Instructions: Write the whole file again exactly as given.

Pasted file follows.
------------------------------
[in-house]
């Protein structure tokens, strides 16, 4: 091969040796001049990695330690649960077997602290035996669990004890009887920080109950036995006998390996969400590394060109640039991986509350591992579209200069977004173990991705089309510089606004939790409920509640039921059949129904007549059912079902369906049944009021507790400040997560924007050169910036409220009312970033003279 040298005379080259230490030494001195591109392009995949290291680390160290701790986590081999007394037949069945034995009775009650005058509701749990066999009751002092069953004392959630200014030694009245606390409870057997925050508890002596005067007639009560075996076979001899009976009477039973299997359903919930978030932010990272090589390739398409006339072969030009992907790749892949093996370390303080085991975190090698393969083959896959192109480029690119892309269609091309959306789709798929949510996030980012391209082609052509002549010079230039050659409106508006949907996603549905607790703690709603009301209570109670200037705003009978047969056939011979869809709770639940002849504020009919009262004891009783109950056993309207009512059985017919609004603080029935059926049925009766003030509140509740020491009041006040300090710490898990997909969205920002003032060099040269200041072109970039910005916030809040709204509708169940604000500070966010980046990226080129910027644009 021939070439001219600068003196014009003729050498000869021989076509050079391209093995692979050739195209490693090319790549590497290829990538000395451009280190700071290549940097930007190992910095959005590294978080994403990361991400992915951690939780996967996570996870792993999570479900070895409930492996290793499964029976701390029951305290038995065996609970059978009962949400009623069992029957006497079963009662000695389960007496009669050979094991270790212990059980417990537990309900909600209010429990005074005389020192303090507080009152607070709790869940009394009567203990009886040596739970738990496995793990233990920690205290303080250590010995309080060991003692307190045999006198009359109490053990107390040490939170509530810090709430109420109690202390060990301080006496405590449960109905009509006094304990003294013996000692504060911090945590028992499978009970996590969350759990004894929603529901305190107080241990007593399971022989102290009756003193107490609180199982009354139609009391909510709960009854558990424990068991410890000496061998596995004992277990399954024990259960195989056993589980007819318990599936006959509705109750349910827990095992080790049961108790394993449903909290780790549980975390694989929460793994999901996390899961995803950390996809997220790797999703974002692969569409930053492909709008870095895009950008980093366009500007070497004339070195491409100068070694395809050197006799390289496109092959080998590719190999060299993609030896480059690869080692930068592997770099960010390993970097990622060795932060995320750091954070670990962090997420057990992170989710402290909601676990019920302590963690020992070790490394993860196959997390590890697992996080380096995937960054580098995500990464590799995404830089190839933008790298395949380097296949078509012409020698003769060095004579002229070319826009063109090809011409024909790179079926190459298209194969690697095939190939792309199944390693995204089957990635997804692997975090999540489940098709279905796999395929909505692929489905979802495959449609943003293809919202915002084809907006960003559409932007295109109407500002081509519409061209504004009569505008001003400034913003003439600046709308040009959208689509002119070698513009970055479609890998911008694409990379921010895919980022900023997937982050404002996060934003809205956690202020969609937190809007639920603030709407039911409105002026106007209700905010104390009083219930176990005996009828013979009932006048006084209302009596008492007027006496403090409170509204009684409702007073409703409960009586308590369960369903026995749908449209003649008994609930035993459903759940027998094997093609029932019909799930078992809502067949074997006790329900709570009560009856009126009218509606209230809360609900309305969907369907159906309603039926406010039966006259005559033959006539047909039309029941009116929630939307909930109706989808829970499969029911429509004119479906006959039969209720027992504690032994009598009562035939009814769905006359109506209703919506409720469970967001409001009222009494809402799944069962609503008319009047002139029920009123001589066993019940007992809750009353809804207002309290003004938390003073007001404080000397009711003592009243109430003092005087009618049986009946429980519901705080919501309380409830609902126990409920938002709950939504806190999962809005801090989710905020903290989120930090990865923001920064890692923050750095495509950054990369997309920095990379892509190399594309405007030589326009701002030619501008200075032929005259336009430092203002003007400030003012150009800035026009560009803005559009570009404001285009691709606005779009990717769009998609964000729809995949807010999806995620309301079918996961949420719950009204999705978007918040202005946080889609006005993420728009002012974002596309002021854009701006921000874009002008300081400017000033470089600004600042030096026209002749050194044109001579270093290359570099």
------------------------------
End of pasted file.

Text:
[in-house]
């Protein structure tokens, strides 16, 4: 091969040796001049990695330690649960077997602290035996669990004890009887920080109950036995006998390996969400590394060109640039991986509350591992579209200069977004173990991705089309510089606004939790409920509640039921059949129904007549059912079902369906049944009021507790400040997560924007050169910036409220009312970033003279 040298005379080259230490030494001195591109392009995949290291680390160290701790986590081999007394037949069945034995009775009650005058509701749990066999009751002092069953004392959630200014030694009245606390409870057997925050508890002596005067007639009560075996076979001899009976009477039973299997359903919930978030932010990272090589390739398409006339072969030009992907790749892949093996370390303080085991975190090698393969083959896959192109480029690119892309269609091309959306789709798929949510996030980012391209082609052509002549010079230039050659409106508006949907996603549905607790703690709603009301209570109670200037705003009978047969056939011979869809709770639940002849504020009919009262004891009783109950056993309207009512059985017919609004603080029935059926049925009766003030509140509740020491009041006040300090710490898990997909969205920002003032060099040269200041072109970039910005916030809040709204509708169940604000500070966010980046990226080129910027644009 021939070439001219600068003196014009003729050498000869021989076509050079391209093995692979050739195209490693090319790549590497290829990538000395451009280190700071290549940097930007190992910095959005590294978080994403990361991400992915951690939780996967996570996870792993999570479900070895409930492996290793499964029976701390029951305290038995065996609970059978009962949400009623069992029957006497079963009662000695389960007496009669050979094991270790212990059980417990537990309900909600209010429990005074005389020192303090507080009152607070709790869940009394009567203990009886040596739970738990496995793990233990920690205290303080250590010995309080060991003692307190045999006198009359109490053990107390040490939170509530810090709430109420109690202390060990301080006496405590449960109905009509006094304990003294013996000692504060911090945590028992499978009970996590969350759990004894929603529901305190107080241990007593399971022989102290009756003193107490609180199982009354139609009391909510709960009854558990424990068991410890000496061998596995004992277990399954024990259960195989056993589980007819318990599936006959509705109750349910827990095992080790049961108790394993449903909290780790549980975390694989929460793994999901996390899961995803950390996809997220790797999703974002692969569409930053492909709008870095895009950008980093366009500007070497004339070195491409100068070694395809050197006799390289496109092959080998590719190999060299993609030896480059690869080692930068592997770099960010390993970097990622060795932060995320750091954070670990962090997420057990992170989710402290909601676990019920302590963690020992070790490394993860196959997390590890697992996080380096995937960054580098995500990464590799995404830089190839933008790298395949380097296949078509012409020698003769060095004579002229070319826009063109090809011409024909790179079926190459298209194969690697095939190939792309199944390693995204089957990635997804692997975090999540489940098709279905796999395929909505692929489905979802495959449609943003293809919202915002084809907006960003559409932007295109109407500002081509519409061209504004009569505008001003400034913003003439600046709308040009959208689509002119070698513009970055479609890998911008694409990379921010895919980022900023997937982050404002996060934003809205956690202020969609937190809007639920603030709407039911409105002026106007209700905010104390009083219930176990005996009828013979009932006048006084209302009596008492007027006496403090409170509204009684409702007073409703409960009586308590369960369903026995749908449209003649008994609930035993459903759940027998094997093609029932019909799930078992809502067949074997006790329900709570009560009856009126009218509606209230809360609900309305969907369907159906309603039926406010039966006259005559033959006539047909039309029941009116929630939307909930109706989808829970499969029911429509004119479906006959039969209720027992504690032994009598009562035939009814769905006359109506209703919506409720469970967001409001009222009494809402799944069962609503008319009047002139029920009123001589066993019940007992809750009353809804207002309290003004938390003073007001404080000397009711003592009243109430003092005087009618049986009946429980519901705080919501309380409830609902126990409920938002709950939504806190999962809005801090989710905020903290989120930090990865923001920064890692923050750095495509950054990369997309920095990379892509190399594309405007030589326009701002030619501008200075032929005259336009430092203002003007400030003012150009800035026009560009803005559009570009404001285009691709606005779009990717769009998609964000729809995949807010999806995620309301079918996961949420719950009204999705978007918040202005946080889609006005993420728009002012974002596309002021854009701006921000874009002008300081400017000033470089600004600042030096026209002749050194044109001579270093290359570099």